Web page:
Let’s go ahead and get this out of the way: Jack White is an extremely talented but very eccentric musician who is at times surprisingly charming and at times annoyingly aloof or self-indulgent. That’s fine. Know who else was extremely talented but very eccentric and at times surprisingly charming or annoyingly aloof or self-indulgent? Isaac Newton. Who else? Ludwig van Beethoven, Herman Melville, Bob Dylan, Steve Jobs, Sean Penn and pretty much all male musicians who are known by one name: Sting, Prince, Bono, Slash, Kanye.
When my lovely daughter was a senior in high school, she briefly dated a guy named Josh who knew I was a big music fan, especially of blues-based rock music. When he found out that I did not own any White Stripes albums, he burned a CD for me—about 25 tracks culled from De Stijl, White Blood Cells, and Elephant. Shortly thereafter, my daughter broke up with Josh, but I still have that CD he made for me, and I have since acquired copies of Get Behind Me Satan and Icky Thump. With only a small handful of exceptions, I love every single song on those CDs despite my inability to provide you with a rational explanation. Perhaps it is because beneath all that eccentricity, all the histrionics, all the vacillations between the extremes of the musical spectrum, there is a nugget of blues purity and simplicity from which Jack White’s art emerges.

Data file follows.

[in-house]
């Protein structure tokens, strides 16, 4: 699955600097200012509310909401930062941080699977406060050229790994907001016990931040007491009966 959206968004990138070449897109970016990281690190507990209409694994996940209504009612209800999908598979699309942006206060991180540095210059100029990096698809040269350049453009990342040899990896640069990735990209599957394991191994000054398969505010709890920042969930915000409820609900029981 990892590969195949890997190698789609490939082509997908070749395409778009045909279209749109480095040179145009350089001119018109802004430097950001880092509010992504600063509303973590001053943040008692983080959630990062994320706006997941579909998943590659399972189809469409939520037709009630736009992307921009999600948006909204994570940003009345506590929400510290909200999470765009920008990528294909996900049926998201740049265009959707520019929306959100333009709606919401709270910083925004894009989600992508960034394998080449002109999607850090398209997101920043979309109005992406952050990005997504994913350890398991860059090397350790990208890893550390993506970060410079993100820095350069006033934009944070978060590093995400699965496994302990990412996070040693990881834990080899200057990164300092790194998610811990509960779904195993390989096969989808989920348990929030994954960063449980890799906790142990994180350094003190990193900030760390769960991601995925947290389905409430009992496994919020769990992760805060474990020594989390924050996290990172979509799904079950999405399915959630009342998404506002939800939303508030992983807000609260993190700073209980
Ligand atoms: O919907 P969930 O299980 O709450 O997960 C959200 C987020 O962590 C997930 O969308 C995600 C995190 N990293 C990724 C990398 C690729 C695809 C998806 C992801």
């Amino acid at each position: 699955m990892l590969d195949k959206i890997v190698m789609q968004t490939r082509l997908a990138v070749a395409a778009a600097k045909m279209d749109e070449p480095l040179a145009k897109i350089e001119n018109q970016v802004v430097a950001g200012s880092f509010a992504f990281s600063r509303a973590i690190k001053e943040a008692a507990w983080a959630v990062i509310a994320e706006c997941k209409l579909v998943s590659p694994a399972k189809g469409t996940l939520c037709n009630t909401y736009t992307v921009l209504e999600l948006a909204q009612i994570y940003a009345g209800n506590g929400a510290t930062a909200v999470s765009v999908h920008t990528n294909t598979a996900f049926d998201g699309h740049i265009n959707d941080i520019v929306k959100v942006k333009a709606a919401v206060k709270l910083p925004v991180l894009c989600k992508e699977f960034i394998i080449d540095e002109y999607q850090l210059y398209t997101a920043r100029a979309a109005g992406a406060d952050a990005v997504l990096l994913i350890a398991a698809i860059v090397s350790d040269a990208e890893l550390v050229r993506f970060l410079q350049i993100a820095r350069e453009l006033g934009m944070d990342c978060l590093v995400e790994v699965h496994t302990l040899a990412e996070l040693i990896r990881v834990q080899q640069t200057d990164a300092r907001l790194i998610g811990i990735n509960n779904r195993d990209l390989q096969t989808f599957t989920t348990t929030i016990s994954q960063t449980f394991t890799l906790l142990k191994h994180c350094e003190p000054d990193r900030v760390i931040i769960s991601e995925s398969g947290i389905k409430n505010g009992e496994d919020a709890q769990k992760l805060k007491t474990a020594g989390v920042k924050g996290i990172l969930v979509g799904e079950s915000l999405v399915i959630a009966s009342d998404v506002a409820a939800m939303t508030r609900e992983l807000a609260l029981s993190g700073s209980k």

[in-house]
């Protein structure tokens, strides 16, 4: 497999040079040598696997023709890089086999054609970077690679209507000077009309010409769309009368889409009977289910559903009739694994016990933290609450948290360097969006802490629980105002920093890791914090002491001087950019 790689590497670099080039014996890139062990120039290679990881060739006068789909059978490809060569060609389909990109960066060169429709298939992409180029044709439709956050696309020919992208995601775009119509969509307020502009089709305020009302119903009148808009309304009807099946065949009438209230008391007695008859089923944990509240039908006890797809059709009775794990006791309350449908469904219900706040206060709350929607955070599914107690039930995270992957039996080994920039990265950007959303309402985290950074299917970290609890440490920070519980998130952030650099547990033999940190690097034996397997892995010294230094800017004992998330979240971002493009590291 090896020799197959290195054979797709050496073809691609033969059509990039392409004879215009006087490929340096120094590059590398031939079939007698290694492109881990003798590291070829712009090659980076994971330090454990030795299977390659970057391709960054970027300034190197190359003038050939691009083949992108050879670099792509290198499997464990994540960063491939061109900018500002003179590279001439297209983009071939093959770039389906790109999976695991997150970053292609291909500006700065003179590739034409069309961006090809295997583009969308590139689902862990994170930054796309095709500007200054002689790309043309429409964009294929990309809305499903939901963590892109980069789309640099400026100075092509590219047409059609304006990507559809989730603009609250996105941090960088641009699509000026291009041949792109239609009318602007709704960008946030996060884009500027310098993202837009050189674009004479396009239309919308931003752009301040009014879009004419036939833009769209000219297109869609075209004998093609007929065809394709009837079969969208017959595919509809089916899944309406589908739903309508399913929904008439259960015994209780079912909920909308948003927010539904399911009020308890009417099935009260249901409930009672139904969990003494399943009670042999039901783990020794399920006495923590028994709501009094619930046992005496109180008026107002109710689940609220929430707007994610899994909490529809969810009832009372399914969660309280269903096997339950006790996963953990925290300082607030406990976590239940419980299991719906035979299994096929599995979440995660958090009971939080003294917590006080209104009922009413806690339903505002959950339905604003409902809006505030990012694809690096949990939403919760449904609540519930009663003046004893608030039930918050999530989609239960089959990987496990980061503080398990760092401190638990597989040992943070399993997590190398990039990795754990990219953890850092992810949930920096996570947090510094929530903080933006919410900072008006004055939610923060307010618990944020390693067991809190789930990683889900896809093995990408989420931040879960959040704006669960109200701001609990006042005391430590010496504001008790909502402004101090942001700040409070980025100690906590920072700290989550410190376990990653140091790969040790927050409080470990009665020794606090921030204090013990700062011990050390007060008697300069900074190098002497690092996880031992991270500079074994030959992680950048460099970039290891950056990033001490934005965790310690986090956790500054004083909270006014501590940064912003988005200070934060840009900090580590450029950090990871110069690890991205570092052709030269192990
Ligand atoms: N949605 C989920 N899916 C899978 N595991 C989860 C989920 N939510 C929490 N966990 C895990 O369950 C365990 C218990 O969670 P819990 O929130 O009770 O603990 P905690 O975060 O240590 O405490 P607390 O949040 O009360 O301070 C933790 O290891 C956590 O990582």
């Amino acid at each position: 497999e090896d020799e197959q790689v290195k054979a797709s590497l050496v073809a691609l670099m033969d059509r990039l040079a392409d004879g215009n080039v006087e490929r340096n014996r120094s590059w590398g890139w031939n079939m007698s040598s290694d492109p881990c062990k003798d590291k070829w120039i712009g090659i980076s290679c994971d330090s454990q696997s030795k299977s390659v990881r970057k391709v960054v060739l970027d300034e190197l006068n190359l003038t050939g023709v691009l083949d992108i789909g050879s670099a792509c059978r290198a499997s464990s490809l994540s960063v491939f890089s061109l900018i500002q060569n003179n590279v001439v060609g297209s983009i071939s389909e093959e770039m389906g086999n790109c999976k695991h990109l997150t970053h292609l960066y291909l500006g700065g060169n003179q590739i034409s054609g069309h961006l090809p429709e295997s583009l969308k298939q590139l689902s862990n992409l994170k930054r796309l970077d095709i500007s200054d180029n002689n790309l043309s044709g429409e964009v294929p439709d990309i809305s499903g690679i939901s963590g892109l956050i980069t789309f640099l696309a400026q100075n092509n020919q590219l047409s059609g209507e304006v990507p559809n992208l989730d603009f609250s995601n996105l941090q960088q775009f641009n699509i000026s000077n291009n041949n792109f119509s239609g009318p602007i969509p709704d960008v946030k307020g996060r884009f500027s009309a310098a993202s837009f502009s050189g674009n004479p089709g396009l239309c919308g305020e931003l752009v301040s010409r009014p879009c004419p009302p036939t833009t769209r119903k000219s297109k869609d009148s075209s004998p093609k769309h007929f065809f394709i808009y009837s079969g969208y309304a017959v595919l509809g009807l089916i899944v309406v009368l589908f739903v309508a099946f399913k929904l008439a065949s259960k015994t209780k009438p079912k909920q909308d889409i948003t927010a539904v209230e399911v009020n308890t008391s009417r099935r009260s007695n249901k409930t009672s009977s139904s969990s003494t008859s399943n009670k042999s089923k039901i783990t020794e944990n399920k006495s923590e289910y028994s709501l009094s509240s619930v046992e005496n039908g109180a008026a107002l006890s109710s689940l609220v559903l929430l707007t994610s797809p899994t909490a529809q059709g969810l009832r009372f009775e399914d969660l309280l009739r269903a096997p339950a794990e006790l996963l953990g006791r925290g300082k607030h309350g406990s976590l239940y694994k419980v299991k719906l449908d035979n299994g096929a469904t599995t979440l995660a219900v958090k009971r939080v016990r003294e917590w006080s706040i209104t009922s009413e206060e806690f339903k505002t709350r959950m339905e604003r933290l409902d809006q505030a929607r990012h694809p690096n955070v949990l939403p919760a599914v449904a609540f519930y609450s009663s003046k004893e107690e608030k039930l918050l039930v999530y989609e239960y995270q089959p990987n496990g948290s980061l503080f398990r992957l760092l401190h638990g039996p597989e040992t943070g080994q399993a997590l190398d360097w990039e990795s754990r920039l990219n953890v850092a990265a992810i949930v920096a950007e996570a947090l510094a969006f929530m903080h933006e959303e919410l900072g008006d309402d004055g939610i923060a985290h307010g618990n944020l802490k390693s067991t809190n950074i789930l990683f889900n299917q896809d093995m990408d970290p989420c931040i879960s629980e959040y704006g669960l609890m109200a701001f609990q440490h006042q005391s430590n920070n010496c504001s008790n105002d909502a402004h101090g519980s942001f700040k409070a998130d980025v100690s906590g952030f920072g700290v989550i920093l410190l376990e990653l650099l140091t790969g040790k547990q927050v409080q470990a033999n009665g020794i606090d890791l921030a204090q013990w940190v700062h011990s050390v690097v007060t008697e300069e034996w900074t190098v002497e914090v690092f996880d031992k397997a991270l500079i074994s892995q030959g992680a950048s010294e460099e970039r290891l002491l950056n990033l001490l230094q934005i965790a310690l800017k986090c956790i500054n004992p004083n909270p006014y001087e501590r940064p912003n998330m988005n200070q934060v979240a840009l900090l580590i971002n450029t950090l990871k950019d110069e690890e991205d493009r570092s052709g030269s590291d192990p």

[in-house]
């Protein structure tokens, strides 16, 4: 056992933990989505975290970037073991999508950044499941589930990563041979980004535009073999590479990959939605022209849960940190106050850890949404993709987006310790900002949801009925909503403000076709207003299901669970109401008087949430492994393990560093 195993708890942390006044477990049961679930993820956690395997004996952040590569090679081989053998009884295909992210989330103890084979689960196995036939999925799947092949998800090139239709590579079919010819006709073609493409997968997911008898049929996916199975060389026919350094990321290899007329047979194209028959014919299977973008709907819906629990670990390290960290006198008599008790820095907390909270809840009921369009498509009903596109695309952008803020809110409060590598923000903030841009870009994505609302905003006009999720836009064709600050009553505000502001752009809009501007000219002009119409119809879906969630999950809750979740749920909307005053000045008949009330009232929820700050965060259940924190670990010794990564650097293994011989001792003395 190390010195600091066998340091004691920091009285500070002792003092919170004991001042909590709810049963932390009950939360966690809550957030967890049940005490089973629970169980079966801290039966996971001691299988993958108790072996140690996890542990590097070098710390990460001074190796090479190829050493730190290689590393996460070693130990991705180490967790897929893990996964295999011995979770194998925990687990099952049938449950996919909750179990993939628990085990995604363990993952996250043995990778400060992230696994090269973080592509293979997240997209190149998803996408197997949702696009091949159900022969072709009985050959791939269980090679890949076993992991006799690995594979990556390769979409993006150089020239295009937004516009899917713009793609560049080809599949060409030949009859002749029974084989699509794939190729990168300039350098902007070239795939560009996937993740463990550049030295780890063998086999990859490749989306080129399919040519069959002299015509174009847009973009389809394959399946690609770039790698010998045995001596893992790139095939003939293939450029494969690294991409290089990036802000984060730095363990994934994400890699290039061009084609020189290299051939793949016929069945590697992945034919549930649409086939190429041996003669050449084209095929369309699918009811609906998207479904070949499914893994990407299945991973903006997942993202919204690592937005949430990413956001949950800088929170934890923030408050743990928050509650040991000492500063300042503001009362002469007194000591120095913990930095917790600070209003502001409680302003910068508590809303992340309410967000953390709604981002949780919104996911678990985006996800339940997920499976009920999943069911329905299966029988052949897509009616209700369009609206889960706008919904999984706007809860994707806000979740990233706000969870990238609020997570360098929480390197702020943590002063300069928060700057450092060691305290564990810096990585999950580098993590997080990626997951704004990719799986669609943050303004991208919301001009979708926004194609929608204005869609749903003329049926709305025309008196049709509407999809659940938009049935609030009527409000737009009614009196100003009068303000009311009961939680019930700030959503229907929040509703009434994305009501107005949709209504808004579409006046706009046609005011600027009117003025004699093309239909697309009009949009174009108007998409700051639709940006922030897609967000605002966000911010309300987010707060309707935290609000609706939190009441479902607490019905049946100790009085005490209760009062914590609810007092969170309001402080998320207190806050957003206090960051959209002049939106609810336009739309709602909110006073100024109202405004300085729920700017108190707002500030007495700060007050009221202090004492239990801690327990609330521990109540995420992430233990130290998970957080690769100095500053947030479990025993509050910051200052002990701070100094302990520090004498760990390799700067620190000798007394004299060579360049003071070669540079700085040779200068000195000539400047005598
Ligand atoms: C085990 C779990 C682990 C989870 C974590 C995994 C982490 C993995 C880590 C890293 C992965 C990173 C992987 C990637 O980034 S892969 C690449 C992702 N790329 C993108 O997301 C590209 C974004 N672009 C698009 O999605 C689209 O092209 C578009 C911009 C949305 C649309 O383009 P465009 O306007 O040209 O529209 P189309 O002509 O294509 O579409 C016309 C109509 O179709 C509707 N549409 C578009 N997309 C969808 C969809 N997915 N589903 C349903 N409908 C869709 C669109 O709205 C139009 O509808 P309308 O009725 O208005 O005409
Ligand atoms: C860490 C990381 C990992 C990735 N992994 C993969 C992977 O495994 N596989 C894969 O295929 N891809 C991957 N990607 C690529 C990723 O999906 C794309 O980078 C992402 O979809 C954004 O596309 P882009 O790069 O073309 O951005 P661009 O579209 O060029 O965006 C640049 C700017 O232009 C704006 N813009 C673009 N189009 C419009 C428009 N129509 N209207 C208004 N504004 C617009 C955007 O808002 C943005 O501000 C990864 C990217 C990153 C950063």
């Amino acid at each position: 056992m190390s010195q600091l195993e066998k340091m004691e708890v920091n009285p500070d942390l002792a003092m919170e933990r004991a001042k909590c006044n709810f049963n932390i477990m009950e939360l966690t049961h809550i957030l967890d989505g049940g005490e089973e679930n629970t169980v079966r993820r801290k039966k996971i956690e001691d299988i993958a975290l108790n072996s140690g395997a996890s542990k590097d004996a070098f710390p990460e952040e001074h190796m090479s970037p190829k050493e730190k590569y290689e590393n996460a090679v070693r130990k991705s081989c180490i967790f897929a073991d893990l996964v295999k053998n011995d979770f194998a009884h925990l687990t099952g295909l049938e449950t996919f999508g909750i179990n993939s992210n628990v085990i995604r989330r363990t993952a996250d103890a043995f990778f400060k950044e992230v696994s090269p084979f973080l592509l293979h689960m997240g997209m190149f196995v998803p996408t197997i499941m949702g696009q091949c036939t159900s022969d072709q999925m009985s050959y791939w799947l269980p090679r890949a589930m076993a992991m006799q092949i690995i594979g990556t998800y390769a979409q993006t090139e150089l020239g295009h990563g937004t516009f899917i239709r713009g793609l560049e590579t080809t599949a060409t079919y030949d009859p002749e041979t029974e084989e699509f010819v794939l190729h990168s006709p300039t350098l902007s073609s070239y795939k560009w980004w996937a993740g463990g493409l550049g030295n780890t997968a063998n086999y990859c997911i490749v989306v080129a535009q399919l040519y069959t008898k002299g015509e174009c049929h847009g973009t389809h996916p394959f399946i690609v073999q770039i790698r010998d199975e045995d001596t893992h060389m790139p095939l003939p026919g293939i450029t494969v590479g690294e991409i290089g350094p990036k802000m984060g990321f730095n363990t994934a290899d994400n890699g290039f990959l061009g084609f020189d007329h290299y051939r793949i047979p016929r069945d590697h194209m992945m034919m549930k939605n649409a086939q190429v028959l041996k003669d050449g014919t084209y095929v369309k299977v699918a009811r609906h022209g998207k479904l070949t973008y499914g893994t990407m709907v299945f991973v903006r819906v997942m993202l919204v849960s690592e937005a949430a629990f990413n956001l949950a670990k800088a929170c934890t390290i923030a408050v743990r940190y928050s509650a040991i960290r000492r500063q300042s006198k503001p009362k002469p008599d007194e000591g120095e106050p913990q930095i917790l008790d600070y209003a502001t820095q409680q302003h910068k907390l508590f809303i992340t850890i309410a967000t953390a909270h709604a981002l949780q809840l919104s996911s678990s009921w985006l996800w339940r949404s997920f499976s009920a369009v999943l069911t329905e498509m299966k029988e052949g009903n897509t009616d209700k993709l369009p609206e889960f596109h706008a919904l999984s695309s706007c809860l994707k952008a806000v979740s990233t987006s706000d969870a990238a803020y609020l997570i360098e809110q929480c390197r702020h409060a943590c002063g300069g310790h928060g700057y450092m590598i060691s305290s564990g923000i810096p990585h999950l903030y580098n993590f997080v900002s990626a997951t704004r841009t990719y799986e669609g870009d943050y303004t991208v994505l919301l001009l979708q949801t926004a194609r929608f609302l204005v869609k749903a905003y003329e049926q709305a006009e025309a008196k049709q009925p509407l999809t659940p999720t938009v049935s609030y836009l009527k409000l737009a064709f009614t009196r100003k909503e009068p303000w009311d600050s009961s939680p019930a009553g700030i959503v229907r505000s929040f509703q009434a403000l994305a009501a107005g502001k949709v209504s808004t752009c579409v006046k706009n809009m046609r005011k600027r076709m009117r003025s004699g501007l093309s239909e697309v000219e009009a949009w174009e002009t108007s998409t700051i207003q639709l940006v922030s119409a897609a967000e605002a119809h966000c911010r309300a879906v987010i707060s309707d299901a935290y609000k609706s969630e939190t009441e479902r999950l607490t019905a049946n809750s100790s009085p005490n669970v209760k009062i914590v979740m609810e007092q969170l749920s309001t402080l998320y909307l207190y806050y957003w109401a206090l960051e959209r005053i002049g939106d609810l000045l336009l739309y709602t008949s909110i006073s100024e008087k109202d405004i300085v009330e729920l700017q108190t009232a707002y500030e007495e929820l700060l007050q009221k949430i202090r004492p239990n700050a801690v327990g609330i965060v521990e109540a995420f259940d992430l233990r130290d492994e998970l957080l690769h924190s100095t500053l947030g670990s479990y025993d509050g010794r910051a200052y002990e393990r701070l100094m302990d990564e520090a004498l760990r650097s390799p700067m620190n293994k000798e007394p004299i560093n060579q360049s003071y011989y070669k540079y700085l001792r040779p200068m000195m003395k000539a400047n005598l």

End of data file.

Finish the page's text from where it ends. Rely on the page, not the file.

The only problem in featuring Jack White on FNWGG is trying to choose among the bajillion videos on the interwebs of Jack White performing live—with White Stripes, with The Raconteurs, with Dead Weather, and by himself. At one extreme, there is a particularly wicked performance of “Ball in a Biscuit” in which Jack comes perilously close to completely flying off the rails. At the other extreme there is a tastefully understated cover of “Mother Nature’s Son” at a White House ceremony honoring Paul McCartney. I ended up choosing this clip of Jack performing the Buddy Holly classic “Not Fade Away” for a number of reasons which I won’t bore you with, but mostly because it embodies the aforementioned nugget of blues purity and simplicity.